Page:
This project will replace two existing undersized, improperly set round culvert inhibiting fish passage at the road / stream crossing of Marshall Brook with the Seal Cove Road in Southwest Harbor, Maine with an open bottom culvert. This will provide 4 miles of passage and reconnect a historic sea run brook trout stream with the estuary at Bass Harbor.
This project will restore habitat connectivity on three brook trout habitat streams and eliminate ongoing risks of sedimentation during culvert failure, in watersheds identified as brook trout habitat priorities. Removal of four fish passage barriers will reopen 3 miles of passage for brook trout.
This project seeks to restore habitat linkages between two spawning tributaries and the mainstem of Upper Shaver's Fork between Cheat Bridge and Spruce, West Virginia. Poor tributary-mainstem connections continue to threaten the sustainability and expansion of brook trout populations in genetically isolated tributaries as well as those in the mainstem of Upper Shaver's Fork. To address these problems, two blocking railroad culverts will be replaced with passage-friendly culverts to provide over 8 miles of passage for brook trout.
This project will replace an undersized and failing stream crossing on Carloe Brook, a major tributary to Clifford Lake, a wild brook trout water. This stream crossing currently limits passage for trout and other aquatic organisms. The crossing will be replaced with a bottomless arch culvert designed to allow flows at all levels. This will open approximately 3 miles of passage for brook trout and other aquatic organisms.
This project seeks to restore natural riverine functions and values to Thunder Brook, a tributary to the South Branch of the Hoosic River. In its current condition, an aging dam and failing culvert fragment this valuable coldwater stream and prevent fish passage between the Hoosic and the high quality headwaters of Thunder Brook on Mount Greylock. This project will remove 2 fish passage barriers and open 2.4 miles of stream for brook trout passage. The project will also re-establish the river's natural flow regime, improve sediment dynamics and water quality, and restore natural clean gravel and cobble necessary for brook trout and other species of interest.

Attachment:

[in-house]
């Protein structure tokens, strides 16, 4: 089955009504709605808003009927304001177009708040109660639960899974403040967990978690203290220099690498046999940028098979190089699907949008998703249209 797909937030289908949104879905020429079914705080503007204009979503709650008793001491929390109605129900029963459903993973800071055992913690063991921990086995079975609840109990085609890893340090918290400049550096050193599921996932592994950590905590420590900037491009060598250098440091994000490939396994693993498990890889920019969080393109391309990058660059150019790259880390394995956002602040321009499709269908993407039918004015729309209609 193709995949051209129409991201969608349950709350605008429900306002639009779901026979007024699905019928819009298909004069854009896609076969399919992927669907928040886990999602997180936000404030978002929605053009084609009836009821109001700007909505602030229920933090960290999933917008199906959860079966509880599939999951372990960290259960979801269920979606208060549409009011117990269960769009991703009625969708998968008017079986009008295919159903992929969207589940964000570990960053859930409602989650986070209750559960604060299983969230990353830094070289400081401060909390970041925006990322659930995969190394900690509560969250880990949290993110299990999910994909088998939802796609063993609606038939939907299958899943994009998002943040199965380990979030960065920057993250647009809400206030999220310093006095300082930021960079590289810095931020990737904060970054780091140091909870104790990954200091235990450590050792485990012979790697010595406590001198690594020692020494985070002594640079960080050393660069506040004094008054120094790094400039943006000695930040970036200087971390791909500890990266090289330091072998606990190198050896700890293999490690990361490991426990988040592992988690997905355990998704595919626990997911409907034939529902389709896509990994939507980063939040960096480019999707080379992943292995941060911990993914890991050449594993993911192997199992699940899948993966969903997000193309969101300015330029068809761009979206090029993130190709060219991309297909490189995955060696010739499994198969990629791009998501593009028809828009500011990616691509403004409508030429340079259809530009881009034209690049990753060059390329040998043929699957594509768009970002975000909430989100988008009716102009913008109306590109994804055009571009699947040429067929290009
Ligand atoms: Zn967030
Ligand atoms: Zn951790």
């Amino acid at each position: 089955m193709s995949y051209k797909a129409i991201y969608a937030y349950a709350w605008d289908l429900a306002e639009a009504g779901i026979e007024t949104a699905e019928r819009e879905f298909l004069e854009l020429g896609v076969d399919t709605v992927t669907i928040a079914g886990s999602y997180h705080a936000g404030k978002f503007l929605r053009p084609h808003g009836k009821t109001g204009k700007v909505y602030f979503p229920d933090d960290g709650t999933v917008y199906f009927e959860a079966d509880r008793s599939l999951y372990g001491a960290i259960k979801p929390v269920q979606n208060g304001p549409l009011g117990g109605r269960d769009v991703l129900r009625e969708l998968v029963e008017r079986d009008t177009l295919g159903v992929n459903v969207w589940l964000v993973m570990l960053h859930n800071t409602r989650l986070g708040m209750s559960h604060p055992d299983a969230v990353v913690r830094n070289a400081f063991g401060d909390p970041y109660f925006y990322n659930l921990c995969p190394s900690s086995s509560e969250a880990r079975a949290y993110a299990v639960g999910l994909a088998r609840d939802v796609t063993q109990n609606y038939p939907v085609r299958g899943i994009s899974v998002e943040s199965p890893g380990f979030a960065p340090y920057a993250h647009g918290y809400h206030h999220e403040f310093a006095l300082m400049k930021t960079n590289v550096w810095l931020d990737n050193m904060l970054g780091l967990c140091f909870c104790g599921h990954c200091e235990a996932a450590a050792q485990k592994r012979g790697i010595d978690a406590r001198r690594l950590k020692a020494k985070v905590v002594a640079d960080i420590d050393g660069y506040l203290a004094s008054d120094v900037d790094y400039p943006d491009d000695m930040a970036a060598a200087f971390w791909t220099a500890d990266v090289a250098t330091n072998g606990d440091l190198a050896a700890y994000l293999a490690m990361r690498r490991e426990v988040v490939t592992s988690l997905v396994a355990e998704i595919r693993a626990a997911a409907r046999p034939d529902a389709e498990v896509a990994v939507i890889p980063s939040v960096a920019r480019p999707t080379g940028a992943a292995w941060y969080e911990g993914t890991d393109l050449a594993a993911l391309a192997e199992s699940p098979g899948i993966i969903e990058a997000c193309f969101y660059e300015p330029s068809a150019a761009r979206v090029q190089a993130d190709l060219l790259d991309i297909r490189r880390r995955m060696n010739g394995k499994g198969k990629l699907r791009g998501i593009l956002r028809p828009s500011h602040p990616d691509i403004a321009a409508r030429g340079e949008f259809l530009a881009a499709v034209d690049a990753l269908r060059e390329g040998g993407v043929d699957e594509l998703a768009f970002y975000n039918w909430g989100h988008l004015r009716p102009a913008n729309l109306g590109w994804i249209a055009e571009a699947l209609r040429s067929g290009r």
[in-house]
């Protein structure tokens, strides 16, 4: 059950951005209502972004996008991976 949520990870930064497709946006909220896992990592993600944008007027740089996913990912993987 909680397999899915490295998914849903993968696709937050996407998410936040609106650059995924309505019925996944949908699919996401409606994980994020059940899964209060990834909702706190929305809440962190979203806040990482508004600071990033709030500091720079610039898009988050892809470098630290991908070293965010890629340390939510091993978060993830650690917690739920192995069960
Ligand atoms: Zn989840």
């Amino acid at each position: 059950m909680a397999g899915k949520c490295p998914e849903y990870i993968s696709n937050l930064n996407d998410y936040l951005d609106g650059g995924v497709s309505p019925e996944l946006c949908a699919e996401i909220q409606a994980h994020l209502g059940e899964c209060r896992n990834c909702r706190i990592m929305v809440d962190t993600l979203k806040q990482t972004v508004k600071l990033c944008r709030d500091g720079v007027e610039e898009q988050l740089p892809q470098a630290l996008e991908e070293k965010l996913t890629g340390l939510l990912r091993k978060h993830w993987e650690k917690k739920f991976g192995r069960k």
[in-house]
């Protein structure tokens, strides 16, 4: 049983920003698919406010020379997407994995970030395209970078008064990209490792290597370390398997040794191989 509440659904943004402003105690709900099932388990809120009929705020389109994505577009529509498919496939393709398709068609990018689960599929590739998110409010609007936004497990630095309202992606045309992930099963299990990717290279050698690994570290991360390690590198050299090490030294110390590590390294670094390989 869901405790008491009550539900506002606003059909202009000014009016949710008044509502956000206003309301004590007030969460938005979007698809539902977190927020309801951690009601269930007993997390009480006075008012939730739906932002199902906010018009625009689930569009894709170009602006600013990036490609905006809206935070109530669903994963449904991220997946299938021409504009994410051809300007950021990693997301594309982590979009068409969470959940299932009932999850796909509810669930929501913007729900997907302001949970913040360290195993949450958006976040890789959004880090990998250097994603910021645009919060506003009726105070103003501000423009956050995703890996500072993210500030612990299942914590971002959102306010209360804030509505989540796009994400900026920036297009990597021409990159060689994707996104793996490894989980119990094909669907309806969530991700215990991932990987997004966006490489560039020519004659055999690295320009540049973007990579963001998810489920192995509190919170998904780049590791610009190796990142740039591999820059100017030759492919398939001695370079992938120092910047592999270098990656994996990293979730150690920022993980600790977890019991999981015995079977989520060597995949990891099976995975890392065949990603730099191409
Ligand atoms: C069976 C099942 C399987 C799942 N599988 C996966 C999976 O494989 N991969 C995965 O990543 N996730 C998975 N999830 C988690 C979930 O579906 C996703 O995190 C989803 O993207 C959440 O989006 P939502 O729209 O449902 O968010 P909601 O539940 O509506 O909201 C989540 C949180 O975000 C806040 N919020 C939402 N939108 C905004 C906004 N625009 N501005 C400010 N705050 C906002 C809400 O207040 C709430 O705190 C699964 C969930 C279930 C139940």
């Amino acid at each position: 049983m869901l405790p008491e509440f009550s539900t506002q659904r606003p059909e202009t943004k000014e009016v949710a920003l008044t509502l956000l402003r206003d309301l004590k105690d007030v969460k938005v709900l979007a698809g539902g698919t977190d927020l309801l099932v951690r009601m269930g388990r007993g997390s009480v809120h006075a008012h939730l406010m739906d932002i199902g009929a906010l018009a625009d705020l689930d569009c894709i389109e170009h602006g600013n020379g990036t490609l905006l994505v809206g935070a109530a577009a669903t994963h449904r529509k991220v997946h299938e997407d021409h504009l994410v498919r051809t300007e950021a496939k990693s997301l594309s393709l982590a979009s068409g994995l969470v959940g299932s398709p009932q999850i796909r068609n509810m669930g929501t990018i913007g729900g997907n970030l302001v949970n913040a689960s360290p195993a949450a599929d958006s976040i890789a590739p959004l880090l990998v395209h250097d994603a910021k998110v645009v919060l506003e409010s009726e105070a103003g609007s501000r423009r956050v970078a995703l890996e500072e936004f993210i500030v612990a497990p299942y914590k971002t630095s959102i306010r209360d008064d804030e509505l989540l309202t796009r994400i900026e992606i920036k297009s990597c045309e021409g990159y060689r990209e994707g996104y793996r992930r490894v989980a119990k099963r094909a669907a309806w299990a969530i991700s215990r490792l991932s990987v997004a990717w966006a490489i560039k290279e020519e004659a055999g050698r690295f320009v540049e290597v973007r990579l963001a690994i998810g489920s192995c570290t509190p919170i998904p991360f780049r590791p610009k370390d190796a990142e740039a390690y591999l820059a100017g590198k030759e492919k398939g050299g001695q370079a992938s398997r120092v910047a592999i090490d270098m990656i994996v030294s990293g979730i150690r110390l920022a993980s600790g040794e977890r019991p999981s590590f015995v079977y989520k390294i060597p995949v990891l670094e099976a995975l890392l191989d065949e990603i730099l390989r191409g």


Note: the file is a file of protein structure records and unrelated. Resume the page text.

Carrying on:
This project will replace two poorly functioning culverts with open bottom arch culverts to allow unhindered fish passage and restore overall ecological stream connectivity. Once complete, the project will open 4.3 miles of habitat from Ash Bog Stream to Black Rock Brook which flows to the West Branch of the Narraguagus River.
This project will restore fragmented poor quality habitat and brook trout populations on the Chattahoochee National Forest in Georgia by removing and replacing a culvert on Bryant Creek that is perched and acts as a barrier to fish movement. Additionally, nine miles of habitat will be improved by placing 54 structures in nine streams: Bryant Creek, Chester Creek, Lovinggood Creek, Long Creek, Underwood Creek, Walnut Fork, An unnamed tributary to Ammons Branch, Smith Branch, and Chastain Branch. Electrofishing will be used to renovate three streams: Stover Creek, Walnut Fork, and Tate Branch.
Removal of Illegally Introduced and Missed Rainbow Trout from Lynn Camp Prong, Great Smoky Mountain National Park, Tennessee
This project will remove the illegally introduced and missed rainbow trout from the Lynn Camp Prong Watershed in Great Smoky Mountain National Park. Once complete, the project will reconnect brook trout populations in three tributary streams thus eliminating fragmentation in this watershed. This reconnection of stream segments will result in the largest contiguous brook trout population in the Great Smoky Mountain National Park.